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Monday, April 14, 2008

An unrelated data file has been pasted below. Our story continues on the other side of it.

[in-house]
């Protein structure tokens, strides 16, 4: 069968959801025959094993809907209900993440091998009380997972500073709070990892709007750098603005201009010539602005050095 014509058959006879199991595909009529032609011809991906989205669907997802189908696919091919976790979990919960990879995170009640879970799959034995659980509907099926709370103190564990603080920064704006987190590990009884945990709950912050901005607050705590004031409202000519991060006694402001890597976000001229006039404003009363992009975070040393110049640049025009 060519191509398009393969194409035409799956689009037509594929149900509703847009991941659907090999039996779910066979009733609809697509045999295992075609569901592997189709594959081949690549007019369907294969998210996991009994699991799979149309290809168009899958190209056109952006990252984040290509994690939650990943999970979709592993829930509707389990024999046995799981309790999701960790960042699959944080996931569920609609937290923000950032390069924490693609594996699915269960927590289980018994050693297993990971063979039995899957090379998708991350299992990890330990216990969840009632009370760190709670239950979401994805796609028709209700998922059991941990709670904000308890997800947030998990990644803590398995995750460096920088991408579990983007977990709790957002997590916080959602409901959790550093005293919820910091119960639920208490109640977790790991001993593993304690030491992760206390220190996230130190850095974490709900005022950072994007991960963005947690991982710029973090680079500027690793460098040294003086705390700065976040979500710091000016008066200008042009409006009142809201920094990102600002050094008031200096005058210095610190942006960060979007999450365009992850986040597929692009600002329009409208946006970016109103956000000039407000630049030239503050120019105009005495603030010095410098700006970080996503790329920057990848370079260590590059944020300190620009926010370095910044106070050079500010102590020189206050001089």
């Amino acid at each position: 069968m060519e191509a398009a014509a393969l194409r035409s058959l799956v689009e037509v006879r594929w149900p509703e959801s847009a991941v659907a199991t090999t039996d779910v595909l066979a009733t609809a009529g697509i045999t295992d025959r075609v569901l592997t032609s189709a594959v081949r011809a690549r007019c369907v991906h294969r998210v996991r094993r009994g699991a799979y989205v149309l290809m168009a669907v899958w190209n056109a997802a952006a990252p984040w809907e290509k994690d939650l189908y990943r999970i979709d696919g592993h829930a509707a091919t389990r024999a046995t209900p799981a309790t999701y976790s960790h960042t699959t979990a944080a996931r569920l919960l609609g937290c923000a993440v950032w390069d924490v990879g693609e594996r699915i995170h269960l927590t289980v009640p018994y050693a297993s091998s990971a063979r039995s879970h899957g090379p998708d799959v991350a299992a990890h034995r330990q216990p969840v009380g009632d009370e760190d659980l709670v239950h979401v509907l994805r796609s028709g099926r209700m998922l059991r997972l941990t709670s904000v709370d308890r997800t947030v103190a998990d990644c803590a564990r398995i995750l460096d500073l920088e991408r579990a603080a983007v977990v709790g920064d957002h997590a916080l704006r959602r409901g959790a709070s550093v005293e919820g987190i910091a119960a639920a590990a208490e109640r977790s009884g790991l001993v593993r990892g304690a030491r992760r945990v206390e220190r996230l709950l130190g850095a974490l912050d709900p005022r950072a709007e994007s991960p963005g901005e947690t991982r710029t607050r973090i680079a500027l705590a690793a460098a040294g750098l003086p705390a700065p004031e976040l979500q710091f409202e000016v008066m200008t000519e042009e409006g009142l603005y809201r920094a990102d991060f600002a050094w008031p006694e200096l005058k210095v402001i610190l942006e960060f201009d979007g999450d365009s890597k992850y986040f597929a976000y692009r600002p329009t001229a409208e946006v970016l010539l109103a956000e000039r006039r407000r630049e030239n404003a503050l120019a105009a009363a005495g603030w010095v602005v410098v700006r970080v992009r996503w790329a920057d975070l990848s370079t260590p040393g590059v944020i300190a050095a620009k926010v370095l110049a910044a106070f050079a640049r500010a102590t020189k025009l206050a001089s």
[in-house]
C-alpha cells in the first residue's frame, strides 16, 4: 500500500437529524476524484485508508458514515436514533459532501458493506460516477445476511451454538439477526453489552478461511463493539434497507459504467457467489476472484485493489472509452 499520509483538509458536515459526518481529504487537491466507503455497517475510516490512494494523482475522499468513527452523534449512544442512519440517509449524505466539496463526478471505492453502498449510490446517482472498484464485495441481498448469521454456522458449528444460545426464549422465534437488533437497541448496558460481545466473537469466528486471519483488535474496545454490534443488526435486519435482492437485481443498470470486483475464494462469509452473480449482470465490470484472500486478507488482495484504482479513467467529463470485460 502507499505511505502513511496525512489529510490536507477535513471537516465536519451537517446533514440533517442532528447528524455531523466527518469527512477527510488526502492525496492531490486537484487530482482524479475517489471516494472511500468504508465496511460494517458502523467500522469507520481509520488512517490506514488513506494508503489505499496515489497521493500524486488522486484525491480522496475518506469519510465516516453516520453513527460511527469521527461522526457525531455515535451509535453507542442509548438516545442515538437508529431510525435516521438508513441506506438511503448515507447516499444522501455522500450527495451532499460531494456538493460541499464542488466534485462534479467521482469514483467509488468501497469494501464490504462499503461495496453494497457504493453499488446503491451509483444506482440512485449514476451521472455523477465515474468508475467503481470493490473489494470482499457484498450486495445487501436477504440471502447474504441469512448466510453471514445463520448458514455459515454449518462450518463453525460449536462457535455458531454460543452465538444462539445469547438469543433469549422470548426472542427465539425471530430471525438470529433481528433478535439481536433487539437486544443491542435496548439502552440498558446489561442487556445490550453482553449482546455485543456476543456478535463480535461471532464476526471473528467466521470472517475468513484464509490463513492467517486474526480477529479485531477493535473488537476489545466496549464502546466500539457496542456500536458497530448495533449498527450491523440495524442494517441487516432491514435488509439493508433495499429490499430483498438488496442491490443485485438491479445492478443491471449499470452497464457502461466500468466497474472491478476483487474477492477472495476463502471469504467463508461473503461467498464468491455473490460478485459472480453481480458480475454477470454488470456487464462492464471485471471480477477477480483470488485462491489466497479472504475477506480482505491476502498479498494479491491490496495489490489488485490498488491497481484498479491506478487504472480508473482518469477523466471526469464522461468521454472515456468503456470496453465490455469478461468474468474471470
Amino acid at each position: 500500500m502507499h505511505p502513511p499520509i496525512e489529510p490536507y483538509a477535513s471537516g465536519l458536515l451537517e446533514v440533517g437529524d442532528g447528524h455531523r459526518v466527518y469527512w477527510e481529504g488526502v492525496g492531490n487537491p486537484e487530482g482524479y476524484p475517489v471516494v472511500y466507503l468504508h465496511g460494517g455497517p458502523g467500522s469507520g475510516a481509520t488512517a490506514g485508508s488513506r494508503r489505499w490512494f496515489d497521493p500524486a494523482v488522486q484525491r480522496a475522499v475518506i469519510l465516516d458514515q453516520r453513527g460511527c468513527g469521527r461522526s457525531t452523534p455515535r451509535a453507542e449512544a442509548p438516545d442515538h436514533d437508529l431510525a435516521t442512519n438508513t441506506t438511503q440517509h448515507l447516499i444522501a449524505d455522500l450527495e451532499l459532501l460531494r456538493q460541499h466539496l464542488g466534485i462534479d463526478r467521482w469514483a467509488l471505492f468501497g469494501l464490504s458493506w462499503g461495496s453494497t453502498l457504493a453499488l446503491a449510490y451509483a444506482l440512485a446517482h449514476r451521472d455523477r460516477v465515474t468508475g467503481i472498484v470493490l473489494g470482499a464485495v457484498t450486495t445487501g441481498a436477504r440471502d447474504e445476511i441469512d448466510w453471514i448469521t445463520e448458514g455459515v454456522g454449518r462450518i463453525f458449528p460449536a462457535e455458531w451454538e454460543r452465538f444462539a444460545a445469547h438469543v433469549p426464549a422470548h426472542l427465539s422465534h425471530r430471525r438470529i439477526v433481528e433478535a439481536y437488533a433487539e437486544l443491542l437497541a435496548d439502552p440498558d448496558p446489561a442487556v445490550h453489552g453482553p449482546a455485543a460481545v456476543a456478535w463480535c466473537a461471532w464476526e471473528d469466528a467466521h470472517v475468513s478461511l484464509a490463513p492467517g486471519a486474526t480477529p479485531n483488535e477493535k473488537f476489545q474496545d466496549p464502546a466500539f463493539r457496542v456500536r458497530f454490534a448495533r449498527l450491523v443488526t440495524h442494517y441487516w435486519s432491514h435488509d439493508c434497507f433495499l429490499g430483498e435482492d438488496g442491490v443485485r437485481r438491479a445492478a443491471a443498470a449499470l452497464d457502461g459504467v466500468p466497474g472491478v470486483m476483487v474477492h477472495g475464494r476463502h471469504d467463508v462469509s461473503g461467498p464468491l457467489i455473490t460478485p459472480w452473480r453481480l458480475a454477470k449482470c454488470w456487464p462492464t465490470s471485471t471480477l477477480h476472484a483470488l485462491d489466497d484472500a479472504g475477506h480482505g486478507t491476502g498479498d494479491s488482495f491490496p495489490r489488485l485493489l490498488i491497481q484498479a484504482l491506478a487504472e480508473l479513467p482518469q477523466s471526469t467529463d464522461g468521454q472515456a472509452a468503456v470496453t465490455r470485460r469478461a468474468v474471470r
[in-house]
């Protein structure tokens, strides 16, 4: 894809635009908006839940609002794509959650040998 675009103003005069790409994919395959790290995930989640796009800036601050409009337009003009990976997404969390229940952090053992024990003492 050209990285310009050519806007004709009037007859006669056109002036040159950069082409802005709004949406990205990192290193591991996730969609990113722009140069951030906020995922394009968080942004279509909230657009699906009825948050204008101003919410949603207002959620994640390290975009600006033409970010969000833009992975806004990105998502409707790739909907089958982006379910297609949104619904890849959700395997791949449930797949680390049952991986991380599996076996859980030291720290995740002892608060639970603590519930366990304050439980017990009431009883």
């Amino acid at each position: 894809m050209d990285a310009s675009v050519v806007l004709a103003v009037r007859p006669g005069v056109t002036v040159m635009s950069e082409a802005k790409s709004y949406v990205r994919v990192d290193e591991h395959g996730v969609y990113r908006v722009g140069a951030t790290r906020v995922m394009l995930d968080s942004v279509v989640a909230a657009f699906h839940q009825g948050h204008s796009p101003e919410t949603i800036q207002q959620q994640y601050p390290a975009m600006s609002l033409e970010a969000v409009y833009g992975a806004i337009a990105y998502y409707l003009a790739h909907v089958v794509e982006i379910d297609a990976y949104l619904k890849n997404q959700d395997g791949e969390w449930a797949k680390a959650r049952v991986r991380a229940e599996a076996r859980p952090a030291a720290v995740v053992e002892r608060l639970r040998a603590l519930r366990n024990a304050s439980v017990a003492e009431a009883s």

In Part 1 and Part 2 of this series, I covered how identity theft can be traced back to the illegal immigration movement, where stolen identities are used by workers to obtain jobs. Because the Social Security Administration does not check on the use of valid SS#s in multiple workplaces—in fact it is illegal for SS to even let the victim know this—the stolen ID can be used for months before the fraud is detected. This will either happen when the business finally confirms the SS#, or there is a raid like the one on the Swift & Co. meatpacking plants in 2006. If the worker also decides to open credit accounts using the same SS#, and then doesn’t make payments, the victim’s credit is damaged as with any ID theft. Michael Chertoff, Homeland Security Secretary, and Julie Myers, Asst. Secretary, both agree that illegal immigration is helping to amplify identity theft, even accounting for the increased activity we have seen lately. So why haven’t Congressional leaders seen this as an opportunity to try and solve both of these issues at a time when each is nearing a state of calamity? Janet Napolitano, Governor of Arizona, said it best: “Immigration is a federal responsibility, but I signed HB 2779 because it is now abundantly clear that Congress finds itself incapable of coping with the comprehensive immigration reforms our country needs. I signed it, too, out of the realization that the flow of illegal immigration into our state is due to the constant demand of some employers for cheap, undocumented labor.” Congressional incompetence has been evident in the identity theft issue by their failing to pass legislation that would give American citizens control over their names and personal data. The bill Napolitano refers to, HB 2779, is Arizona’s new tough law that imposes penalties on employers who hire illegal immigrants; the most stringent passed in the U.S. The New York Times did an editorial on the issue, which warns that by purging illegal immigrants in the Southwest, you threaten Arizona’s economic future by cutting off the supply of workers in a state with unemployment of 3.3 percent. But this is a political matter, and we are concerned in this blog with how illegal immigration impacts ID theft. Identity Theft 911, a Scottsdale, Arizona firm, has just released a new report with some chilling results. More than 293,000 Arizona residents were victims of identity theft in 2007, according to the Phoenix Business Journal. That’s 4.6 percent of the population, compared to the national rate of 2.7 percent. Over one third of stolen IDs in Arizona are used for fraudulent employment. The report indicates one of the possible reasons for this outsized identity theft problem being the state’s high rate of illegal immigration. There are 891,000 legal and illegal immigrants in the state, 29 percent of its population. I am using Arizona as an example because I live here, and can confirm this problem from a local level. But regardless of what triggers the bad guys to steal our identity, they will find loopholes through security measures like they have been for the last three years. The American citizen’s identity has become a commodity that has surpassed many of those traded over the major stock exchanges. And the crooks will continue to traffic in its spoils until that ability is severed by granting consumers control over their names and personal data.

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